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Published: Thursday, December 14, 2017 @ 5:30 PM
— In December, 1992, downtown Dayton was filled with holiday decorations and activities. There was the Christmas tree lighting on Courthouse Square and across the street, the Dayton Arcade had reopened temporarily with pop-up shops and eateries for the holiday season. As people shopped and celebrated, they would have never imaged what was about to happen.
A band of teenagers were looking for trouble. Laura Taylor, Marvallous Keene, Heather Matthews and Demarcus Smith called themselves "The Downtown Posse." They were estranged from their families and looking for trouble.
"Let's get some drama in our lives," Taylor, a 16-year-old runaway, said to the group.
On Christmas Eve, they began the worst crime spree in Dayton history. The first victim was Joseph Wilkerson. The girls lured their way into his Prescott Avenue home promising sex, and the 34-year old General Motors worker was shot and killed. The posse then partied in Wilkerson's house over the next three days. They ate his food and drove his cars while he lay dead in a bedroom.
That same night, they shot Danita Gullette, 18, who was using a pay phone outside a neighborhood market in West Dayton. She was pronounced dead at the hospital. Police said Gullette was robbed of her gym shoes, jacket and book bag.
"All she said was, 'Don't shoot me' and they shot her anyway," said Rhonda Gullette, the victim's sister. "She gave them everything that she had. I just wish that they would have spared my sister."
On Christmas day, the body of 19-year-old Richard Maddox was discovered in a car. He had been shot in the head. Detectives later found out that Maddox was the former boyfriend of Laura Taylor. Jeffrey Wright was also shot that day outside a home on Yuma Place. Despite, 4 bullets, he survived.
The posse went into the Short Stop Mini Mart on December 26, and shot Sarah Abraham who was working in a family business that holiday weekend. The 38-year-old mother died 5 days later in the hospital. A store customer who was shot, Jones Pettus, survived .
At first, Dayton homicide detectives did not know that these crimes were all connected.
"Really the first thing that made the connection for us was the ammunition," said retired Dayton Homicide Detective Doyle Burke. "Then you start to worry and you figure out that we've got a person or persons that are probably not going to stop."
Burke said they had no idea who they were looking for.
"The fact that it was truly stranger on stranger crime, which is the most difficult homicide to solve…there was not even a motive," Burke said.
Later on December 26, former Dayton Police Sgt. John Huber, spotted a stolen car on Kumler Avenue. At the time, he did not know that he was stopping Dayton's spree killers.
"They all cooperated and put their hands up. I was later to find out from the detectives that Laura Taylor told Marvallous Keene to shoot me and he wouldn't.," said Huber.
After the four members of the posse were behind bars, Taylor got a visit from a local minister who was concerned that she was only sixteen and accused of such terrible crimes. During their visit, Taylor told him about two more victims. Police found the bodies of Wendy Cottrill, 16 and Marvin Washington, 19, in a city-owned gravel pit on Richley Avenue. Taylor said they were shot because the group thought that they would snitch to the police.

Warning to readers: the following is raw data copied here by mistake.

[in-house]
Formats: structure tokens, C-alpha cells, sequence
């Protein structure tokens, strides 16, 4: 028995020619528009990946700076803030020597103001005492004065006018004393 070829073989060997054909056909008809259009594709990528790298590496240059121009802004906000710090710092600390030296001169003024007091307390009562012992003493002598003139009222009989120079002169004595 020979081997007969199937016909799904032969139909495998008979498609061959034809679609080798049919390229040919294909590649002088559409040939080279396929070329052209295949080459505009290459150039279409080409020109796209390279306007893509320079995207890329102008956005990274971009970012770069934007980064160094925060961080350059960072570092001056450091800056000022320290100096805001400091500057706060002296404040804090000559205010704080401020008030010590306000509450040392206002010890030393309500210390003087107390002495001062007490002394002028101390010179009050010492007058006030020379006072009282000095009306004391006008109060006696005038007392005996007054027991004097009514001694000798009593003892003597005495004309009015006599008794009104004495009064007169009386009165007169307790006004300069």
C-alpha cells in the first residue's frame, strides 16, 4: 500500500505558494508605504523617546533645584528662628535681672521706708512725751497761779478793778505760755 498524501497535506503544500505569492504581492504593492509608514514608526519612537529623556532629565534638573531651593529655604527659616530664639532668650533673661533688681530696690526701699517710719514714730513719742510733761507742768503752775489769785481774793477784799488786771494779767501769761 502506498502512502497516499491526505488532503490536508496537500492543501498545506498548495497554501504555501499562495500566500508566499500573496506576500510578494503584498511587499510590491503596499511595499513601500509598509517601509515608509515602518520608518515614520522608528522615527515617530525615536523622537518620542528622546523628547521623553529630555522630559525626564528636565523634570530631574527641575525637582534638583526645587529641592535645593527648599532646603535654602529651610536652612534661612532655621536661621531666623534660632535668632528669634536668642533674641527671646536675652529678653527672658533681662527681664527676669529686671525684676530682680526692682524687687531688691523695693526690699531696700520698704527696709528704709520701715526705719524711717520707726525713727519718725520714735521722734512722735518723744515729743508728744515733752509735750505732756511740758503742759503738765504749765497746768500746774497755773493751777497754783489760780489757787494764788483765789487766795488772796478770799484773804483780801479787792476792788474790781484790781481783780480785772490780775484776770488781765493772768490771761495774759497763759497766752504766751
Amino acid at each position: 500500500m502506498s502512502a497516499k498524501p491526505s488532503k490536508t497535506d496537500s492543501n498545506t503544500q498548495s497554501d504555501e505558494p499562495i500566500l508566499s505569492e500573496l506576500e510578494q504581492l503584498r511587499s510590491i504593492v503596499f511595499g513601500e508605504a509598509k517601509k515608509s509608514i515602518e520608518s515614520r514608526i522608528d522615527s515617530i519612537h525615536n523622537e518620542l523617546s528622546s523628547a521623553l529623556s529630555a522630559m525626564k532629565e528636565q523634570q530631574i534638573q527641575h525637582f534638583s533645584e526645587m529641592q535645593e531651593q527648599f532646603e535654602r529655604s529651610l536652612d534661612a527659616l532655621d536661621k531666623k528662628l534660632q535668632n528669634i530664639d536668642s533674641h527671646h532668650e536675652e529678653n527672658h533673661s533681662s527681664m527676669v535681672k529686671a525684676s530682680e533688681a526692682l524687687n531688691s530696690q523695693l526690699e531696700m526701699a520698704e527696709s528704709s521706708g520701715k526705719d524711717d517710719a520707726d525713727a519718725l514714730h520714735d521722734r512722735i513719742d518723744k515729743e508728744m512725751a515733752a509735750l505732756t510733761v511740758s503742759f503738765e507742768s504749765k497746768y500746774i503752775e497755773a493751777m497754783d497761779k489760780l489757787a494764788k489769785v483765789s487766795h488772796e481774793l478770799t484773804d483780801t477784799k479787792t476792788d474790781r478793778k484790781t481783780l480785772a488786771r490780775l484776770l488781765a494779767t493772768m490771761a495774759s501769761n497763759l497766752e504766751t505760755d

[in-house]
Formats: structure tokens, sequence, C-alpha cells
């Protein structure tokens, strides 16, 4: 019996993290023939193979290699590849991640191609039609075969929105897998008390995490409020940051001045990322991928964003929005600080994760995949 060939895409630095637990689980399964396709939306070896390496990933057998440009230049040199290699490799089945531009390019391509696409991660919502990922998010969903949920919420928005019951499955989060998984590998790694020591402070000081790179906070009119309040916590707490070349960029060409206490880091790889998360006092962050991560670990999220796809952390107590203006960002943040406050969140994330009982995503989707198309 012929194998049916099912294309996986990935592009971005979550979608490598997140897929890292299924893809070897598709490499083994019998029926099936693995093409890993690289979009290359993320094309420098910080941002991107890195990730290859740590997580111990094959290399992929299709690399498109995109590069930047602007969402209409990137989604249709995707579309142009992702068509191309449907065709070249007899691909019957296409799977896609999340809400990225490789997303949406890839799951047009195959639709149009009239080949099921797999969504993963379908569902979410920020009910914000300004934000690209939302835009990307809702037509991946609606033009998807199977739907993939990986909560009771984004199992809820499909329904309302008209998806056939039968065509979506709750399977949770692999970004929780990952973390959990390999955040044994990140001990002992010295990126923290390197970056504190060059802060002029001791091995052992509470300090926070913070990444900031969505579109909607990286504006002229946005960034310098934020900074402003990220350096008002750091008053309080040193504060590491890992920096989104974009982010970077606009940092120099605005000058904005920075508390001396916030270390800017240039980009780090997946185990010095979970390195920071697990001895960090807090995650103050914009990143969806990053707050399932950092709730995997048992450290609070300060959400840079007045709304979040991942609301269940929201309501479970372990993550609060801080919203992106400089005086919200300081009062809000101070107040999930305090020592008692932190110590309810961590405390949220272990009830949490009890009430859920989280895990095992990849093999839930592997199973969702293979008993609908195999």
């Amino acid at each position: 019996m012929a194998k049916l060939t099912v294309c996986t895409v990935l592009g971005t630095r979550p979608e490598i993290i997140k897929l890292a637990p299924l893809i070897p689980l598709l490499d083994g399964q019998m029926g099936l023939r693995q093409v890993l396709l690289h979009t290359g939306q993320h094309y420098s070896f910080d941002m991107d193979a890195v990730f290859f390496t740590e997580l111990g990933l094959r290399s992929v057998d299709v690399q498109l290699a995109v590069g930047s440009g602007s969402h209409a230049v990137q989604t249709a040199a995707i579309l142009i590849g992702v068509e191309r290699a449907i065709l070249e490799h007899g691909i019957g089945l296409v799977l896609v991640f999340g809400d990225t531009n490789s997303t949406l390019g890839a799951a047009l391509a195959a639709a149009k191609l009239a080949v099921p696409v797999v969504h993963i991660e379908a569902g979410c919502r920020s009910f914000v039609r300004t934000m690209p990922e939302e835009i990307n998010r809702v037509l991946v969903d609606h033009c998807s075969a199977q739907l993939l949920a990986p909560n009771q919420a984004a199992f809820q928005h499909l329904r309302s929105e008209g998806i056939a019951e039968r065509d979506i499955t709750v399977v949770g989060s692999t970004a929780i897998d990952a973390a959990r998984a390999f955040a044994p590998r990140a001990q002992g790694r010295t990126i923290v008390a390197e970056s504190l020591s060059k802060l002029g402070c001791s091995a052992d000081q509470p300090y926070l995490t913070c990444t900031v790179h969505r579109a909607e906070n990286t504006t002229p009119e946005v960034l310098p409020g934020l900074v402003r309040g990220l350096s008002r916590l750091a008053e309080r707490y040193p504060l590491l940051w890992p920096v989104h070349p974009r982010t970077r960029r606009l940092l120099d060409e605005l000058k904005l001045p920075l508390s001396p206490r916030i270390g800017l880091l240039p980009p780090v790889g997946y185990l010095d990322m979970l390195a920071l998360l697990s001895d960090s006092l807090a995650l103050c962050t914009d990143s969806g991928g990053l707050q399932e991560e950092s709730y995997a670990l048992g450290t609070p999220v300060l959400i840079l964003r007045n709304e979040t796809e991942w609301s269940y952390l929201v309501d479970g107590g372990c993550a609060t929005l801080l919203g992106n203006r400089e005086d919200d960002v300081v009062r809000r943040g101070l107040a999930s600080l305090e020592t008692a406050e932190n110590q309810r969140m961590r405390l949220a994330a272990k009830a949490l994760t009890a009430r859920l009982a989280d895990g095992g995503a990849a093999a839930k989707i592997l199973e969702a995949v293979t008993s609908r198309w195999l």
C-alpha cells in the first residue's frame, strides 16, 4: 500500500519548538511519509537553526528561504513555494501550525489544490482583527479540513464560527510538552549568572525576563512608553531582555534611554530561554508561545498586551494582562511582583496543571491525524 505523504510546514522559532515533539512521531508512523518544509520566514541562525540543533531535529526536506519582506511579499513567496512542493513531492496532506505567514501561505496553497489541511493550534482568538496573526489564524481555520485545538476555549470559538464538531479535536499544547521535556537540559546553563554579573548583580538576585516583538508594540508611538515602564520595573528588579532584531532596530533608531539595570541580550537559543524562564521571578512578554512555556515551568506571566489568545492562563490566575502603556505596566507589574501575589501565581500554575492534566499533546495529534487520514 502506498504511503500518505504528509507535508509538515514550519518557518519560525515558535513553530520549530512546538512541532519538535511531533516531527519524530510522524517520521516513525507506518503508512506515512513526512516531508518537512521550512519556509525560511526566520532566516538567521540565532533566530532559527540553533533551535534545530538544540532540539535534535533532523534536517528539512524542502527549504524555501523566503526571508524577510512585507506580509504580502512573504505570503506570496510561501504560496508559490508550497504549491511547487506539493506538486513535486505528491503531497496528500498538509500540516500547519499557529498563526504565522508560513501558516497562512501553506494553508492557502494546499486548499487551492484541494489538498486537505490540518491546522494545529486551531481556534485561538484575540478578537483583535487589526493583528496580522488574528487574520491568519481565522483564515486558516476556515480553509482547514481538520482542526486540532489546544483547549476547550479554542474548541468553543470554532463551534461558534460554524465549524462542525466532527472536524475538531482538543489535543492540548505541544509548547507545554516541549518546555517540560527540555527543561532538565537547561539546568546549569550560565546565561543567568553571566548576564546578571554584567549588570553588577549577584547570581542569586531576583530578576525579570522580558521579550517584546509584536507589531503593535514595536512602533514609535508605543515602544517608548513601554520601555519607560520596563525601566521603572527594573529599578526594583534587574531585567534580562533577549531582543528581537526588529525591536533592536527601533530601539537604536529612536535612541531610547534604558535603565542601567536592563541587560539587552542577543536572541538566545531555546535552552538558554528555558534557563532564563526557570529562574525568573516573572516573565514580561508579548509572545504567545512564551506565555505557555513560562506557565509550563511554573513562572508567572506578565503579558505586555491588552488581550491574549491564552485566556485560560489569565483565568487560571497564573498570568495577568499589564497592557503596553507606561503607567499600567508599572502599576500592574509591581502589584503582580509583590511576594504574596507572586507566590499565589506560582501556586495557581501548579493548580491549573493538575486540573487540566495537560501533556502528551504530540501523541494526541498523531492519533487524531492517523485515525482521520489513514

Keene confessed and was sentenced to death. After 17 years of appeals, he was executed in 2009. The other three got life prison sentences. During a prison interview in 2000, Heather Matthews explained why she got into in the crime spree.
"I wanted to be like them. I wanted to do what they was doing," Matthews said.
Detective Burke said that once the killing started, he believes they were all willing participants.
"They enjoyed it. They lived it. It made them somebody," Burke said.
Rhonda Gullette admits that even after 25 years, the holidays are very difficult.
"I grieve for my family but I continue to grieve for the other victim's families and also the people who are incarcerated," said Gullette. "Anybody's life can either go to the left or the right, so I do, I think about them very often."
Gullette said the murder of her sister had a huge impact on her life. The crime led to the break-up of her engagement, the loss of a child and her mother.
"Six years later my mother passed away prematurely," said Gullette. "My mother passed away at 51-year's old and she passed away because of grief. My mother absolutely died of a broken heart."
Gullette is now an advocate for victim's rights and is working on her master's degree. She said she gets through the holidays by serving her church and feeding the homeless.
John Huber, retired from the Dayton Police Department, is the Public Safety Director at Sinclair Community College. Doyle Burke is Chief Investigator for the Warren County Coroner and has written a book about the homicide cases that he has investigated, including this one.
Published: Wednesday, June 20, 2018 @ 7:27 PM
Updated: Wednesday, June 20, 2018 @ 9:25 PM
CLARK COUNTY — UPDATE @ 9:25 p.m.:
An alert for a missing endangered Clark County man has been canceled.
Clark Pizner was found by the Ohio State Highway Patrol in West Jefferson, according to the Clark County Sheriff’s Office.
A missing endangered alert has been issued for a 66-year-old Moorefield Twp. man.
Clark Pizner was last seen around 4 p.m. driving from his residence in a yellow 2002 Jeep Wrangler with a black hard top and brass duck head on the hood with Ohio plate FGG9716, according to the Clark County Sheriff’s Office.
He stands 6 feet tall and weighs 220 pounds with blue eyes and brown/gray hair. He was last seen wearing a tan polo shirt, black jersey sweatpants and gray tennis shoes. He wears glasses and has a gray mustache.